Importance of monitoring family members in establishing sources and pathways of lead in blood

Brian L. Gulson*, Karen J. Mizon, Michael J. Korsch, Donald Howarth

*Corresponding author for this work

    Research output: Contribution to journalArticlepeer-review

    27 Citations (Scopus)


    High precision lead isotope measurements were undertaken to establish the sources and pathways in blood and environmental samples of five families from the Broken Hill lead mining community, New South Wares, Australia. The five families were selected from 27 families investigated to illustrate the different sources and pathways of lead into blood and the importance of monitoring the whole family. The results illustrate that although the major source of lead is from the orebody, paint and petrol can be significant contributors to both house dust and blood leads. The results also show that the sources and pathways can be from the father's occupation and hence monitoring of families is important, especially in high risk locations. In two cases, the elevated blood leads in the children did not derive from their current residence but from other residences in the community.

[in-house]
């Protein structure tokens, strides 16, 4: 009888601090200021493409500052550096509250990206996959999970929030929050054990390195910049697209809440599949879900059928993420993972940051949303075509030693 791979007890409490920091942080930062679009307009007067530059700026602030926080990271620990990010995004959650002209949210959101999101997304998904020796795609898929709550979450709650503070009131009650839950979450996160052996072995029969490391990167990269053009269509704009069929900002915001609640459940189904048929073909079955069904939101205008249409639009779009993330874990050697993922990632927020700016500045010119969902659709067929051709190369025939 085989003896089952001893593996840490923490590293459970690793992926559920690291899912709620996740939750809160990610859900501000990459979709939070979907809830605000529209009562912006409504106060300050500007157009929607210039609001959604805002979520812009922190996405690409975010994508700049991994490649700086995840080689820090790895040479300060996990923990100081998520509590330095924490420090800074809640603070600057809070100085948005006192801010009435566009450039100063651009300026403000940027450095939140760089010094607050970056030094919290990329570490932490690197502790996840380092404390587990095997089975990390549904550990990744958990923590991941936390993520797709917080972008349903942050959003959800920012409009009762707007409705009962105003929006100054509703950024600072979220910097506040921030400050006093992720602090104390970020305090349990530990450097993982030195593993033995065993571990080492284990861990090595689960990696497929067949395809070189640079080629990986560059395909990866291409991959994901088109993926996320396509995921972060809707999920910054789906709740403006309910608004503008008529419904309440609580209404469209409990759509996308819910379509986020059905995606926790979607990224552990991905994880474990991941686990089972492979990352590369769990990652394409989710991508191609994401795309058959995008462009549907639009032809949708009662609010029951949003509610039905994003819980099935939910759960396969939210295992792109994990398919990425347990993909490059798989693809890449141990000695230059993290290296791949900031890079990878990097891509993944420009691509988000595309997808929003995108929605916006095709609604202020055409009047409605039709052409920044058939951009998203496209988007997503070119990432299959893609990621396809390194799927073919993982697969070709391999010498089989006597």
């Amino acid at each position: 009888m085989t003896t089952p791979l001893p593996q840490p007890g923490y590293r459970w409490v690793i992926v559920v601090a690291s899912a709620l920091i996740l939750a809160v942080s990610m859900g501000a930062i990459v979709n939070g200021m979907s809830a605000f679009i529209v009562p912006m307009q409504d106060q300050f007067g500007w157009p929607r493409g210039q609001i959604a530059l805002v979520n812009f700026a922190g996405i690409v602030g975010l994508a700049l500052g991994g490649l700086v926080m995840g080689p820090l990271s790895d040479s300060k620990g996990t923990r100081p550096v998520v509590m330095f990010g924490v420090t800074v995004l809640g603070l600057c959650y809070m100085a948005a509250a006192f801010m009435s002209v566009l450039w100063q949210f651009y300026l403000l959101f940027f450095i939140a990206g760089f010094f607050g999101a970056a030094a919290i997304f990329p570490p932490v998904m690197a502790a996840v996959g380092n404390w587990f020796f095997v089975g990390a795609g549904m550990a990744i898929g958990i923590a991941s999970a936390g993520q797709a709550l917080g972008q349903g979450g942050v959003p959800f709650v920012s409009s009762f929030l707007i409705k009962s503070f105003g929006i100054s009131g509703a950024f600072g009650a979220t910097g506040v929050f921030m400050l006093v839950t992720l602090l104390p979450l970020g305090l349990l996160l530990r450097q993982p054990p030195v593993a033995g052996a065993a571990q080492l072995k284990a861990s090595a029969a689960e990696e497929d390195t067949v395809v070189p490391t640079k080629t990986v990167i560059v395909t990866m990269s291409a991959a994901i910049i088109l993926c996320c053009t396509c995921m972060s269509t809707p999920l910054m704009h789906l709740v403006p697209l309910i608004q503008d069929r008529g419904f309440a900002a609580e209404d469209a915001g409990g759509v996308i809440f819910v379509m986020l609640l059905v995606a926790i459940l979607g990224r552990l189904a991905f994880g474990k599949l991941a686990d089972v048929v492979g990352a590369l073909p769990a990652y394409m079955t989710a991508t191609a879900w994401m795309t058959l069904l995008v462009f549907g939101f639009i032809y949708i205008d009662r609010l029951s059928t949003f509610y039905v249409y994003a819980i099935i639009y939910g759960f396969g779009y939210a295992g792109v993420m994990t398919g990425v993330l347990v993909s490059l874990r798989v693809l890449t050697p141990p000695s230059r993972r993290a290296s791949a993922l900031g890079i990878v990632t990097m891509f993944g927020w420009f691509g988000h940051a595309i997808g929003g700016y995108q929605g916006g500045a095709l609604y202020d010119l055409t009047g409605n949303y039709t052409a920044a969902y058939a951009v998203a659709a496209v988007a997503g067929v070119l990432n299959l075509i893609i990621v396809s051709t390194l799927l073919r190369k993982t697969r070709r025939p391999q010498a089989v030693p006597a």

Original languageEnglish
    Pages (from-to)173-182
    Number of pages10
    JournalScience of the Total Environment
    Issue number2-3
    Publication statusPublished - 11 Oct 1996


    • adults
    • blood
    • children
    • dust
    • isotopes
    • lead
    • occupation
    • ore
    • paint
    • petrol
    • soil


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